Hockey is a game of created-opportunities. Players work hard to produce a scoring chance. But it is what a team does with those scoring chances that dictates a win or a loss. Some teams are simply better at capitalizing on opportunities than others.

Case in point, the Canadiens Sunday night. They had protected a 1-0 lead for two periods. Three minutes into the third period Brendan Gallagher checked a puck loose and raced in on a breakaway with a chance to give his team a 2-0 lead. Bruins goaltender Tuukka Rask stopped him.

We’ll never know what might have happened if Gallagher had made it 2-0. We do know that three minutes later the Bruins tied the game and midway through the period they scored the eventual game-winner on a power play. In the end one could point to a failed opportunity that was the difference between a win and a loss.  But that’s the way it’s been going for the Canadiens over the last two weeks.


I mentioned in this space that the Canadiens had showed signs of getting their act together in the latter stages of Saturday night’s loss to Philadelphia. They carried what they were doing right against the Flyers right into Boston. For almost 47 minutes this was as good a road game as the Canadiens are capable of playing. Being successful on the road generally means shutting down the neutral zone and the Canadiens did a terrific job shutting down boston’s momentum. Against a team like the Bruins it also entailed a lot of hard work which meant, considering this was the second half of a back-to-back weekend, weariness would set in late in the game and the third period would be a matter of survival.  Weariness led to mistakes and three of them wound up in the back of the Canadiens net.


Joel Armia has been something of an acquired taste. If you’re paying attention, one appreciates all of the little things Armia routinely does defensively.  Anything offensively is a bonus.  Or at least it was considered so until this season.  For the second straight game Armia opened the scoring with a great backhand at 1:58 of the first period. It was his third goal the last three games. In the first period alone Armia had five shots on goal plus the only two high danger scoring chances the Canadiens produced. At the end his totals were seven shots along with a team leading six hits and two takeaways. Armia now has ten goals. Who predicted that? His career season high is the thirteen he scored with the Canadiens last season.


Did anyone think of the Guy Lafleur shot in the seventh game of 1979 Boston/Canadiens Stanley Cup semi-final when they watched David Pastrnak put that tying goal past Carey Price in the third period?  Pastrnak’s shot was as perfect as that iconic goal scored on the Bruins Pete Peeters. With Price way out to cover the angle, Pastrnak placed his shot perfectly off the far post an into the net. The newcomer Gustav Olafsson might have played Pastrnak a little tighter but that’s nitpicking.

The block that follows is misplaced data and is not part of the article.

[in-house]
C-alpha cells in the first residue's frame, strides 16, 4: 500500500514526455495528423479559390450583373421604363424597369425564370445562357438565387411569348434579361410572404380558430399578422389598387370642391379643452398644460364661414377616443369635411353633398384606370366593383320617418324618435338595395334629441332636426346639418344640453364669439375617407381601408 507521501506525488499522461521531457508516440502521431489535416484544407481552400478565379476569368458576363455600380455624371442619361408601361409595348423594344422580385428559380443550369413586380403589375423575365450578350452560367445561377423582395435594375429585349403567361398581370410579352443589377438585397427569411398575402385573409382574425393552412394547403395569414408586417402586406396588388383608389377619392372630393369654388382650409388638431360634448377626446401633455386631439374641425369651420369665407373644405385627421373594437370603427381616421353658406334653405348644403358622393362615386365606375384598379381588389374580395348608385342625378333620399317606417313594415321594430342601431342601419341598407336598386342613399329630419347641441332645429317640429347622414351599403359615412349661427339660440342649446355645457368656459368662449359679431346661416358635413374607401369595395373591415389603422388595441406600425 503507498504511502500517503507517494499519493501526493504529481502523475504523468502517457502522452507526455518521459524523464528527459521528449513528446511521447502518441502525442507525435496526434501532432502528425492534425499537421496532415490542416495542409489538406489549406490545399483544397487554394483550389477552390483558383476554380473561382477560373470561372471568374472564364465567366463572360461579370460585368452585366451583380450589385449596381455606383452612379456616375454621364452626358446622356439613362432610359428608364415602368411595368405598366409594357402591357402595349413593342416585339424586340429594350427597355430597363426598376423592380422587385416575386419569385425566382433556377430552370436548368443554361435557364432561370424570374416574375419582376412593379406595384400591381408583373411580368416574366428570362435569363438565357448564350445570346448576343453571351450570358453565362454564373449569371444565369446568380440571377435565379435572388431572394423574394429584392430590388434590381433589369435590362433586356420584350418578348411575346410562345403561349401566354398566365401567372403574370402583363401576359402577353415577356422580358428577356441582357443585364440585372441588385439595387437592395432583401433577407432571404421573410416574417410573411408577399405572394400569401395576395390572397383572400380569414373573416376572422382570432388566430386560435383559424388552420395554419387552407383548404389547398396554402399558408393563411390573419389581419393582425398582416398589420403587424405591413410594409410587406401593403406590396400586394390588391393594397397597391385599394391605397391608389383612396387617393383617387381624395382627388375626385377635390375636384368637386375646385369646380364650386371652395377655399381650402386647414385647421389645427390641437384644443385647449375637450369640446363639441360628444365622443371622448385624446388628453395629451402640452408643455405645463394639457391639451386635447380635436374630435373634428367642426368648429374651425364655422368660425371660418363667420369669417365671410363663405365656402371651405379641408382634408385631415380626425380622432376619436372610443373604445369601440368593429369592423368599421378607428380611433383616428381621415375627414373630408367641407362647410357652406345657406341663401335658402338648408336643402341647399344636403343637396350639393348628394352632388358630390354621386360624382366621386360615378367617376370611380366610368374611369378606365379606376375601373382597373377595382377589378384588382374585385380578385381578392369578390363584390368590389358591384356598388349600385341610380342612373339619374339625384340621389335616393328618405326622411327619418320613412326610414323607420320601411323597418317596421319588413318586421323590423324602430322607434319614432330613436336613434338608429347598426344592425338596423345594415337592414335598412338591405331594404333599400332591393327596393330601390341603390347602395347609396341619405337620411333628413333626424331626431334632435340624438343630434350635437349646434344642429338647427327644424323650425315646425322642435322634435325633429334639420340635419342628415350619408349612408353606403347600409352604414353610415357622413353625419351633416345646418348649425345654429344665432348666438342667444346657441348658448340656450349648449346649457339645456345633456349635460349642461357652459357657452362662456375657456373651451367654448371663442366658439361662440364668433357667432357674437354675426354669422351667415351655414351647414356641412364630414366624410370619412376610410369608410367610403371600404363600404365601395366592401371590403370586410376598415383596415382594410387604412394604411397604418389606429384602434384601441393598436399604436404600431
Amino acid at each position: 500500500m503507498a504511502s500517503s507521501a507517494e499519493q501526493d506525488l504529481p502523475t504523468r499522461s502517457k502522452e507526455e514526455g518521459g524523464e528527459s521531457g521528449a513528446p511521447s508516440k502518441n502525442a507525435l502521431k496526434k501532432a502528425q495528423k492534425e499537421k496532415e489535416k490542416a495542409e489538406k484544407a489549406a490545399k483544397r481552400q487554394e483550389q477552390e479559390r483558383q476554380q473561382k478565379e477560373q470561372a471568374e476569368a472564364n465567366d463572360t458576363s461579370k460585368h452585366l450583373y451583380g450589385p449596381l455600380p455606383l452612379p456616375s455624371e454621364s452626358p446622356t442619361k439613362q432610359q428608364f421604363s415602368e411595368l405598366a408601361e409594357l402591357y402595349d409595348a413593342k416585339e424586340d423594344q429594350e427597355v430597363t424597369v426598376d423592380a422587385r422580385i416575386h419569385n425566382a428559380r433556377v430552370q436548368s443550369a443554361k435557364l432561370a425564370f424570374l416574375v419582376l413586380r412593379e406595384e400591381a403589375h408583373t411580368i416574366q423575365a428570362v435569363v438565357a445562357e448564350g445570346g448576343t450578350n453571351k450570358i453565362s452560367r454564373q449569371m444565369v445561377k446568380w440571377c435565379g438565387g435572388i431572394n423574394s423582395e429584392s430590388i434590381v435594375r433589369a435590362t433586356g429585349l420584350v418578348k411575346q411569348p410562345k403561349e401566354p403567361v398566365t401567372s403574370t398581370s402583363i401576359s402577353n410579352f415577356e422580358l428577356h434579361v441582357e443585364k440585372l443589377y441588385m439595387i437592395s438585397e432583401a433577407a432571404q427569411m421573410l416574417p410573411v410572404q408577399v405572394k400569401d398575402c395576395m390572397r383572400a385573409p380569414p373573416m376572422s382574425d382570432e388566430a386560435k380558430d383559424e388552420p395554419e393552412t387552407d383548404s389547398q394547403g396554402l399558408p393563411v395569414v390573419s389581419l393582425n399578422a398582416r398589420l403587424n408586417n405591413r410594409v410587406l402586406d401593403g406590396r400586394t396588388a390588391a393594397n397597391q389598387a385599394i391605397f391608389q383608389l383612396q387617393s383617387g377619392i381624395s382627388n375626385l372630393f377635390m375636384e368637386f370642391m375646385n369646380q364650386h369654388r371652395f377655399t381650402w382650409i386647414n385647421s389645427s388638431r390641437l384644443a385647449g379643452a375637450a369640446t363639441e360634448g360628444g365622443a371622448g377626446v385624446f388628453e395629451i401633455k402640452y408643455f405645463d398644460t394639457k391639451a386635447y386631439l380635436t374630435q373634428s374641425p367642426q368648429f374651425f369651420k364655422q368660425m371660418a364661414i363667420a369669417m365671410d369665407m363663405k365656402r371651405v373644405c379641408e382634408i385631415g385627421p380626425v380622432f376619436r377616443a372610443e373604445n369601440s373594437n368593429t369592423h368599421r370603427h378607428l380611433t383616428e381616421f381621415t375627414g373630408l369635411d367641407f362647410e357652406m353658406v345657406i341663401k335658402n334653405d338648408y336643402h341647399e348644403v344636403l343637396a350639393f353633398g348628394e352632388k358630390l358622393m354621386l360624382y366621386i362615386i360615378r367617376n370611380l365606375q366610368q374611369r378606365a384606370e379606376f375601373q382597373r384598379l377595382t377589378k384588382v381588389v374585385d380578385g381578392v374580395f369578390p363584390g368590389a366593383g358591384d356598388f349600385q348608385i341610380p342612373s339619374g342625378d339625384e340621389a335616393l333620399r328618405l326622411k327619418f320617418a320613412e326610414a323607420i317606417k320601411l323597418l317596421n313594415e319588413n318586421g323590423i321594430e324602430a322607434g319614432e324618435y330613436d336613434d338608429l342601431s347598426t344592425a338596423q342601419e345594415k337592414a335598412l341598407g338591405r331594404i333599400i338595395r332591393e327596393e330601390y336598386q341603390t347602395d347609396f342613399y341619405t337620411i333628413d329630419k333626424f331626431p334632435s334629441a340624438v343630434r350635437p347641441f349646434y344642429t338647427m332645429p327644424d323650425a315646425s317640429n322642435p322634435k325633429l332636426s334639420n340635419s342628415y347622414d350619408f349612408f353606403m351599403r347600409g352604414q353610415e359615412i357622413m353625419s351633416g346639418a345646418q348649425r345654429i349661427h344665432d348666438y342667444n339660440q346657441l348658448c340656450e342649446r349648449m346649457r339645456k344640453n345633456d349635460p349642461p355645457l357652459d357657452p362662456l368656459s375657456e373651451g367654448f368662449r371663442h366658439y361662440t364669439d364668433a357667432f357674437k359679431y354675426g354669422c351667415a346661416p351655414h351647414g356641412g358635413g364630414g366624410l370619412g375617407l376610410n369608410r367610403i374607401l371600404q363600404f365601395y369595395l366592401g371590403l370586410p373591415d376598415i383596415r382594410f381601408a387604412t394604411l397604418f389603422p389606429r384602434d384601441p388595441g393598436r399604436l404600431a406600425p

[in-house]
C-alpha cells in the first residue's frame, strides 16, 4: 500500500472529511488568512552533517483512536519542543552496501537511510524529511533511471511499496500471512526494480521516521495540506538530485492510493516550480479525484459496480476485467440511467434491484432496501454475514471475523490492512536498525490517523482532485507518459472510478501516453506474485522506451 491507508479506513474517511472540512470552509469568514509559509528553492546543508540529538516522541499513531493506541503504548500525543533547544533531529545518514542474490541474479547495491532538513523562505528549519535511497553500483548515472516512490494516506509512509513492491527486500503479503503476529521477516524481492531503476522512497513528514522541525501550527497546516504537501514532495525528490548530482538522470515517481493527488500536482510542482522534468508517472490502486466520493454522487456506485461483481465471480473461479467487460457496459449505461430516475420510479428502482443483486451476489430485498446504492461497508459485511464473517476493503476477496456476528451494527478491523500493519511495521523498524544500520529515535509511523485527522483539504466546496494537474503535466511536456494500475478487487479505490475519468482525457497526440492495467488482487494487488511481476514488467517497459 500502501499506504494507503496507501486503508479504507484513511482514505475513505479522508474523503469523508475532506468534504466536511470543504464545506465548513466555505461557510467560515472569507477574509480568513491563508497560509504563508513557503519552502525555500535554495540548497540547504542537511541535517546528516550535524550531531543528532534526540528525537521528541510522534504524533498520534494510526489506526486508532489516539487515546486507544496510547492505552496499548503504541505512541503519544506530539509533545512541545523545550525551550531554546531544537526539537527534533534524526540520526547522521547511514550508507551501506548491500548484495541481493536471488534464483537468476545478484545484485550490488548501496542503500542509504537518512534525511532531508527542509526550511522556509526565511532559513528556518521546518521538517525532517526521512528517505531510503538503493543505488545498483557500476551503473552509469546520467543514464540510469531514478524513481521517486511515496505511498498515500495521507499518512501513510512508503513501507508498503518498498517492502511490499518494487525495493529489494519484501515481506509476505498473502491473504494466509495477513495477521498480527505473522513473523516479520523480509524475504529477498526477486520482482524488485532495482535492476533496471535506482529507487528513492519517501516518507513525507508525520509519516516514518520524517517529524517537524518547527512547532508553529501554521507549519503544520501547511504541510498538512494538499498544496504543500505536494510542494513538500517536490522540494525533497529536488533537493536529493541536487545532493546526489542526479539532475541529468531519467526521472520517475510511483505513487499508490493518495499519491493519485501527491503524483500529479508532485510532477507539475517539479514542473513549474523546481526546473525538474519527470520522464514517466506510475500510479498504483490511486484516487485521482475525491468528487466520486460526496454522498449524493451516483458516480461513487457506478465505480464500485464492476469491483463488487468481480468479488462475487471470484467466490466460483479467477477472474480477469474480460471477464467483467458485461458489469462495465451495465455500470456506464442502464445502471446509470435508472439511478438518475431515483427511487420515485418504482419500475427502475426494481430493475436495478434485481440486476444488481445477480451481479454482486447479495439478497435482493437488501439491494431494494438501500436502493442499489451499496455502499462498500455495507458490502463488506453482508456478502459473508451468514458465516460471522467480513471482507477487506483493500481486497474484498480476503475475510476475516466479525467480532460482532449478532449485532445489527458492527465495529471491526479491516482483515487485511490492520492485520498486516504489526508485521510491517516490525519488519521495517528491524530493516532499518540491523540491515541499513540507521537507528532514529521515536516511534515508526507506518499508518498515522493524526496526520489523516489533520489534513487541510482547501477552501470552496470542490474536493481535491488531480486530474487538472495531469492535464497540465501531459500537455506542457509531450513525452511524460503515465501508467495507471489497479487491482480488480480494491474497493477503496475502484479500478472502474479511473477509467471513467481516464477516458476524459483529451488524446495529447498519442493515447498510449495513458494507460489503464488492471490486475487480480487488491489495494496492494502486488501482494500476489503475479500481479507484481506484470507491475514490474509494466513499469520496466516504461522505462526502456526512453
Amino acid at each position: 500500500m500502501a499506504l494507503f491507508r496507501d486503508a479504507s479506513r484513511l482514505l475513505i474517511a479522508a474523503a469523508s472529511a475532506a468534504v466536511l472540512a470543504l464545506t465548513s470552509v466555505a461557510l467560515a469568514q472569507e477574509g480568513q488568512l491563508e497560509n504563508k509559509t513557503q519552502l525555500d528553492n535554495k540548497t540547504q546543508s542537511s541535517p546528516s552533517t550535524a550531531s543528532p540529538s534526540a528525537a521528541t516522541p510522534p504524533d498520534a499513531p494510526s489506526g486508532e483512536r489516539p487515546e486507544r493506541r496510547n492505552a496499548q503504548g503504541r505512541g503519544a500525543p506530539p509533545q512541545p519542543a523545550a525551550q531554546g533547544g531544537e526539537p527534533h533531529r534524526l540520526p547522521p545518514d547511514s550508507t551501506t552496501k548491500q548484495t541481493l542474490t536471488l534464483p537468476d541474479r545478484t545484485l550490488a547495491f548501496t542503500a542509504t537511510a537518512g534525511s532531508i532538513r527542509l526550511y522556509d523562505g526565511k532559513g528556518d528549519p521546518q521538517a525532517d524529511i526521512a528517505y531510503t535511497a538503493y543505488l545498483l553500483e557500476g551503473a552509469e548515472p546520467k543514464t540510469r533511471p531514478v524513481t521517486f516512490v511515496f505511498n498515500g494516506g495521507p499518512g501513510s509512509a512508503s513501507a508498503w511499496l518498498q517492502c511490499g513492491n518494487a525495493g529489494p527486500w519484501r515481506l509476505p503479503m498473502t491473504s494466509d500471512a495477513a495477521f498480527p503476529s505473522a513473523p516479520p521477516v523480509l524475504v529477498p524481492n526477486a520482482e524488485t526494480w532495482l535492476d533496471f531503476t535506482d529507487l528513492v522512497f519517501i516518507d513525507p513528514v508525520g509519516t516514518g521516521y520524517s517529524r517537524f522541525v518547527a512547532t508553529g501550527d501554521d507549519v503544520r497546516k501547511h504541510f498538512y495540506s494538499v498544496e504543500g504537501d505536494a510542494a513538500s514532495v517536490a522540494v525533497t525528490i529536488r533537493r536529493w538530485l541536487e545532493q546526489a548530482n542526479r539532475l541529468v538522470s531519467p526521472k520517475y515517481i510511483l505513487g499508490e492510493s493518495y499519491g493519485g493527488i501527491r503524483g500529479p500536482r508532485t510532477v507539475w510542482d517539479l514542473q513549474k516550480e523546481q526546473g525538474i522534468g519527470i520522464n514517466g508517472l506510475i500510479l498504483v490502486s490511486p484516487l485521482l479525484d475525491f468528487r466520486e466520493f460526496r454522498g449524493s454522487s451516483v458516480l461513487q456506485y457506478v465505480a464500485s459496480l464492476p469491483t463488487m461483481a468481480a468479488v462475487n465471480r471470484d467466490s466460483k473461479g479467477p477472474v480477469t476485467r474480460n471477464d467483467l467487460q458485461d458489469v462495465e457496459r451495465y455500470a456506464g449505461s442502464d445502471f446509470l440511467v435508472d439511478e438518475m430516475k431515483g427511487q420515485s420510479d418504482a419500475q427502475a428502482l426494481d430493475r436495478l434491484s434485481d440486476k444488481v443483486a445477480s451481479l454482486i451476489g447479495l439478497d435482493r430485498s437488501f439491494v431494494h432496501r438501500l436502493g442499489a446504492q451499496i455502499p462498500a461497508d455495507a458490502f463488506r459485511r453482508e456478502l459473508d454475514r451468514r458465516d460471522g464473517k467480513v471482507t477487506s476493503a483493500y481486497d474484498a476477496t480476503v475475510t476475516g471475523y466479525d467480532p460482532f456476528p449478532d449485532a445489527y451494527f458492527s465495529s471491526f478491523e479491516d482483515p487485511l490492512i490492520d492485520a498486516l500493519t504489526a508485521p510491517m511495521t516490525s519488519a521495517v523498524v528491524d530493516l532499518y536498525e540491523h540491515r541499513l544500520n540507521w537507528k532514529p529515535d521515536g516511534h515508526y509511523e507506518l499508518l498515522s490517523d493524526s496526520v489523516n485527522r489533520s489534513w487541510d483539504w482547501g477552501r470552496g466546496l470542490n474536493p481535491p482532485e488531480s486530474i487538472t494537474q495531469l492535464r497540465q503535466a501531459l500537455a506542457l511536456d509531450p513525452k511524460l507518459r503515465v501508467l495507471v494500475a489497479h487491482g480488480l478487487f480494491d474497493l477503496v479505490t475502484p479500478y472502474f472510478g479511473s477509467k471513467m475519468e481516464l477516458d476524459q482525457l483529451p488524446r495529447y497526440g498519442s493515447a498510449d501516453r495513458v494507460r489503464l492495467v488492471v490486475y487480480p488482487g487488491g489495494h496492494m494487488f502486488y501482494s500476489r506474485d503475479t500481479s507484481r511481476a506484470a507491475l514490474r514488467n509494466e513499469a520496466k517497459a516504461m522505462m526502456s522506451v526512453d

Nick Cousins took a terrible offensive zone penalty when he grabbed Torey Krug from behind the Boston net only two minutes after the Bruins tied the game.  They would score what turned out to be the winning goal on the power play. Claude Julien’s predecessor might have had Cousins sitting at the end of the bench for the rest of the game after taking a penalty like that. However Julien had him back on the ice for his next shift three minutes later. This time he was lazy checking Jake Debrusk who scored the game-clincher.


As well as the Canadiens played, in the end it was still a loss and the Canadiens eighth in a row. Mostly I’m a half-full kind of guy but this losing streak has made me pessimistic about chances of the Canadiens making the playoffs in April. Optimists might point to the St. Louis Blues as an example of a team returning from the dead, but this year’s Canadiens don’t have the tools that were available to last year’s Blues.  Their are 55 games remaining in the season.  To even reach their 96 point total of last season the Canadiens would have to take 68 of the possible 110 remaining points.   The team simply doesn’t have enough talent to go something like 34-21 in the remaining 55 games.  And remember the losing streak hasn’t ended.  


.The eight game losing streak has everyone reaching for the record books. The Canadiens failed to win nine in a row February 18 to March 8 2003. (0-6-2 with one overtime tie). Claude Julien also coached that team. The Canadiens lost ten in a row (all in regulation time) in 1939-40. And the longest in history was Feb.-Mar 1926 – twelve losses in a row (0-11-1).

.With Victor Mete out with his lower body injury, Ben Chiarot had to shoulder a heavy load. Saturday against the Flyers his ice time was 27:11. Against the Bruins 29:26, by far the most on the team. He was steady all weekend finishing up at plus-2 for the two games.

.Basically the Canadiens went with five defensemen. Gustav Olofsson was on the ice only 11 times for 7:04. He had only three third period shifts.

.Max Domi continues to have his problems. He has scored in only one of his last 14 games (2G, 1A vs. Rangers).

.Carey Price wasn’t forced to work too hard through the first two periods.  As the Canadiens started to fade in the third period he was tested.  One might argue his angle was a centimetre off on the Pastrnak goal but there was nothing he could do on the other two. During the losing streak Price is 0-5-1.

.A sign the Canadiens were running out of gas late in the game; in the remaining 9:31 following the Bruins second goal they managed only one shot on goal (Kulak from 30 feet).


The Canadiens will play the Islanders Tuesday and then Colorado Thursday at the Bell Centre followed by the Rangers Friday night at Madison Square Garden.